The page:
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I do not understand this representation of a Hamiltonian involving the basis projection operator and Identity matrix. $$\begin{align} \hat{H}_0&= \sum_{n_1,l_1,j_1,m_{j1} }E_{n_1 l_1 j_1}\left|n_1 l_1 j_1 m_{j1}\right> \left<n_1 l_1 j_1 m_{j1}\right| \otimes\mathbb{I} \\ &+ \mathbb{I}\otimes \sum_{n_2,l_2,j_2,m_{j2}}E_{n_2 l_2 j_2} \left|n_2 l_2 j_2 m_{j2}\right> \left<n_2 l_2 j_2 m_{j2}\right| \end{align}$$ Can someone please explain what is going on? I have quoted the Hamiltonian of two non-interacting atoms.

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  • $\begingroup$ This has been downvoted (but not by me) because of the screenshotting. That's not well liked here because it's not SE-friendly. $\endgroup$
    – Gert
    Commented Nov 8, 2021 at 18:28
  • $\begingroup$ Please use Mathjax to display math on the site. It is the site standard and using images or text or math is very strongly discouraged. $\endgroup$ Commented Nov 8, 2021 at 18:49
  • $\begingroup$ Sorry, i am new here, the screenshots will not happen again $\endgroup$ Commented Nov 9, 2021 at 10:04

1 Answer 1

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Each atom is described by an Hamiltonian, which has its own eigenvalues and eigenstates.

In this way, the atom is described by a state space $\mathcal{E_{1,2}}$ where the indeces refer to atom 1 and 2. Now, the full system, comprising of the two atoms, is obtained by performing the tensor product of the two states \begin{equation} \mathcal{E}=\mathcal{E}_1 \otimes \mathcal{E}_2, \end{equation} since the atoms are non-interacting. Let $H_1$ be the Hamiltonian of atom 1 and $H_2$ of atom 2. $H_1$ acts on $\mathcal{E}_1$ but not on $\mathcal{E}_2$, and $H_2$ acts on $\mathcal{E}_2$ but not on $\mathcal{E}_1$. Now we extend the action of $H_1$ to all $\mathcal{E}$ in such a way that nothing happens on $\mathcal{E}_2$, which can be done as taking $H_1$ to be $\mathbb{1}$ in $\mathcal{E}_2$. The same goes for $H_2$. As so the Hamiltonian in the full state space $\mathcal{E}$ is \begin{equation} H=H_1 \otimes \mathbb{1}+ \mathbb{1}\otimes H_2. \end{equation}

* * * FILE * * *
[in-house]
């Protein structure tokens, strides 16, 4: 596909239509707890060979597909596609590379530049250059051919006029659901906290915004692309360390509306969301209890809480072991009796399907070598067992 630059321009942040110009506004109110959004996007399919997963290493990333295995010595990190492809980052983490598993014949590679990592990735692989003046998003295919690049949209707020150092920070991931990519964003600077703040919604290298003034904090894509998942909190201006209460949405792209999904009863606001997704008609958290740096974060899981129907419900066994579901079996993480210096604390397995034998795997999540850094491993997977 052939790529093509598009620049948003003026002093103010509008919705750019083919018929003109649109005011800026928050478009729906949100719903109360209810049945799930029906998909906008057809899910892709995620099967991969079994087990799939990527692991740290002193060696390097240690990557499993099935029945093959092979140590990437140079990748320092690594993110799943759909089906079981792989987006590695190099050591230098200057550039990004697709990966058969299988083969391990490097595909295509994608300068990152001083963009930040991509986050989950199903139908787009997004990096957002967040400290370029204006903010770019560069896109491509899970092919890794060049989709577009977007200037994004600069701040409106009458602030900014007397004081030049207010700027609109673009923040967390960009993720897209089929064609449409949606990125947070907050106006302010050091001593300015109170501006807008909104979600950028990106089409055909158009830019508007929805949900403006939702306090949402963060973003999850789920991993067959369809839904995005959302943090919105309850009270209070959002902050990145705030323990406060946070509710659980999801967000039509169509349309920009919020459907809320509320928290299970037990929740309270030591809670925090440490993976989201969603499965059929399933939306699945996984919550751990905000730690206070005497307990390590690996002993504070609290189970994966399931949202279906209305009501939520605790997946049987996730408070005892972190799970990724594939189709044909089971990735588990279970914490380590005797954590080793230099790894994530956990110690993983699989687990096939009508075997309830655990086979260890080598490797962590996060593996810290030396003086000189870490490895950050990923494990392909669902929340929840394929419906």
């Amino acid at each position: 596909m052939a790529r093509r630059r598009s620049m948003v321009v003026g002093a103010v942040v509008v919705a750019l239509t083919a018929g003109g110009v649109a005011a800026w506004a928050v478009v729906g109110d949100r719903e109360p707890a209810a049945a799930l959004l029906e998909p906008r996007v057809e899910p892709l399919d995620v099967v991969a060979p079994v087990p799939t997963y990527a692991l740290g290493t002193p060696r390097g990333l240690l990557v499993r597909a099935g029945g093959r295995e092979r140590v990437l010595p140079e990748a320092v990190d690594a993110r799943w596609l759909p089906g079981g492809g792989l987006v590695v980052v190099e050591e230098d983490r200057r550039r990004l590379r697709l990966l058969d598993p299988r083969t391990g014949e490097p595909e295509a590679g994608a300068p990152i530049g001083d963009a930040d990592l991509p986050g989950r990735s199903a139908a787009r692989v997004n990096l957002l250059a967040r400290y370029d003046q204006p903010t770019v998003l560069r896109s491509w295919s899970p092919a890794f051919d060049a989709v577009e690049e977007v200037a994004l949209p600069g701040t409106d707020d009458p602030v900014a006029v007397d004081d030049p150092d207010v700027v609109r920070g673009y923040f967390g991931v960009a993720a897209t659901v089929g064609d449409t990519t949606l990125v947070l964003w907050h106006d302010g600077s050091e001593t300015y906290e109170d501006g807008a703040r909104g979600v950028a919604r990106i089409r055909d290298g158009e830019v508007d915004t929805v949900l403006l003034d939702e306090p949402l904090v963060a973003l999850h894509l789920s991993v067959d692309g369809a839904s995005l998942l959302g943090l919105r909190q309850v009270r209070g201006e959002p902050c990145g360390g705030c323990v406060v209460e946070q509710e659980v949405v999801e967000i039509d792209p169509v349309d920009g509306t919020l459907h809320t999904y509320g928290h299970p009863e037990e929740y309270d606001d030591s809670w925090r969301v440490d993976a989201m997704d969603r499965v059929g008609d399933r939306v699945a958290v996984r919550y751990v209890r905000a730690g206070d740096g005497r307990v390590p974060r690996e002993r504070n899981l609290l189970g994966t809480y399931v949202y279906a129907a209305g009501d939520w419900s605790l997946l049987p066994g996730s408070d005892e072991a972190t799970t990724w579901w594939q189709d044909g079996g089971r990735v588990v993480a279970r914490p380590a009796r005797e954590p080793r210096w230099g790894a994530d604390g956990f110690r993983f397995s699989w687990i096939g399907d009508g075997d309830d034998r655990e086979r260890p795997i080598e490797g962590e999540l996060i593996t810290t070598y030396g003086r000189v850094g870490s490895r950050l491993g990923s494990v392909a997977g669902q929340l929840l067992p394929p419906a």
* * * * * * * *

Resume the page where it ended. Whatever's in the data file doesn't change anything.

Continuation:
Each Hamiltonian can be expanded in a basis of its eigenvectors, just as you can always do for any operator given a basis of its eigenvectors that span all space. In the case above we have considered that the system is fully described by the complete set $\{H, L, J, J_z\}$ for each atom. Thus \begin{equation} H_i=\sum_{n_i, l_i, j_i, m_{ji}} E_{n_i l_i j_i m_{ji}}|n_i l_i j_i m_{ji}\rangle \langle n_i l_i j_i m_{ji}|. \end{equation} In the equations you submitted we have further assumed that the energy is degenerate in $m_j$, which is usual in many systems. Now, recalling how we wrote the full Hamiltonian: \begin{equation} H=\sum_{n_1, l_1, j_1, m_{j1}} E_{n_1 l_1 j_1 m_{j1}}|n_1 l_1 j_1 m_{j1}\rangle \langle n_1 l_1 j_1 m_{j1}| \otimes \mathbb{1}+ \mathbb{1}\otimes \sum_{n_2, l_2, j_2, m_{j2}} E_{n_2 l_2 j_2 m_{j2}}|n_2 l_2 j_2 m_{j2}\rangle \langle n_2 l_2 j_2 m_{j2}|. \end{equation}

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  • $\begingroup$ Okay! That clears up my doubt, Thank you so much! And also sorry about the screen shot, it won't happen again! $\endgroup$ Commented Nov 9, 2021 at 10:03

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